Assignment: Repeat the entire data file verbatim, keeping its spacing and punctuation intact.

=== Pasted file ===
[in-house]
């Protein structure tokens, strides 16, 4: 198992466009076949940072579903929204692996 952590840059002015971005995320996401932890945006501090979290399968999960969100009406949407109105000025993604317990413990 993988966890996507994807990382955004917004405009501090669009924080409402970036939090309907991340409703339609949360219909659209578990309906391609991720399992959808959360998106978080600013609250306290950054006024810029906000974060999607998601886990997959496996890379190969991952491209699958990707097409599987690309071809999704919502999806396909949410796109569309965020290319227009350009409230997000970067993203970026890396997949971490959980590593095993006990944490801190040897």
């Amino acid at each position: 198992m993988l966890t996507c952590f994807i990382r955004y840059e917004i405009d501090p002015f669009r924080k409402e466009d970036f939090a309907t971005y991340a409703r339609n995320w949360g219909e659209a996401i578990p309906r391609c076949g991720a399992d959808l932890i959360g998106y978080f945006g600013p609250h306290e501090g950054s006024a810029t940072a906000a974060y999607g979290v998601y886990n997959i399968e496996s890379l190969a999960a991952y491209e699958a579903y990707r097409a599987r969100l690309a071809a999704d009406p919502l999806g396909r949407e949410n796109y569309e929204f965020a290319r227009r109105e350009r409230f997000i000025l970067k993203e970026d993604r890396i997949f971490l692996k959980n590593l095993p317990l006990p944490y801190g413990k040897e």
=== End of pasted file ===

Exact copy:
[in-house]
């Protein structure tokens, strides 16, 4: 198992466009076949940072579903929204692996 952590840059002015971005995320996401932890945006501090979290399968999960969100009406949407109105000025993604317990413990 993988966890996507994807990382955004917004405009501090669009924080409402970036939090309907991340409703339609949360219909659209578990309906391609991720399992959808959360998106978080600013609250306290950054006024810029906000974060999607998601886990997959496996890379190969991952491209699958990707097409599987690309071809999704919502999806396909949410796109569309965020290319227009350009409230997000970067993203970026890396997949971490959980590593095993006990944490801190040897």
């Amino acid at each position: 198992m993988l966890t996507c952590f994807i990382r955004y840059e917004i405009d501090p002015f669009r924080k409402e466009d970036f939090a309907t971005y991340a409703r339609n995320w949360g219909e659209a996401i578990p309906r391609c076949g991720a399992d959808l932890i959360g998106y978080f945006g600013p609250h306290e501090g950054s006024a810029t940072a906000a974060y999607g979290v998601y886990n997959i399968e496996s890379l190969a999960a991952y491209e699958a579903y990707r097409a599987r969100l690309a071809a999704d009406p919502l999806g396909r949407e949410n796109y569309e929204f965020a290319r227009r109105e350009r409230f997000i000025l970067k993203e970026d993604r890396i997949f971490l692996k959980n590593l095993p317990l006990p944490y801190g413990k040897e």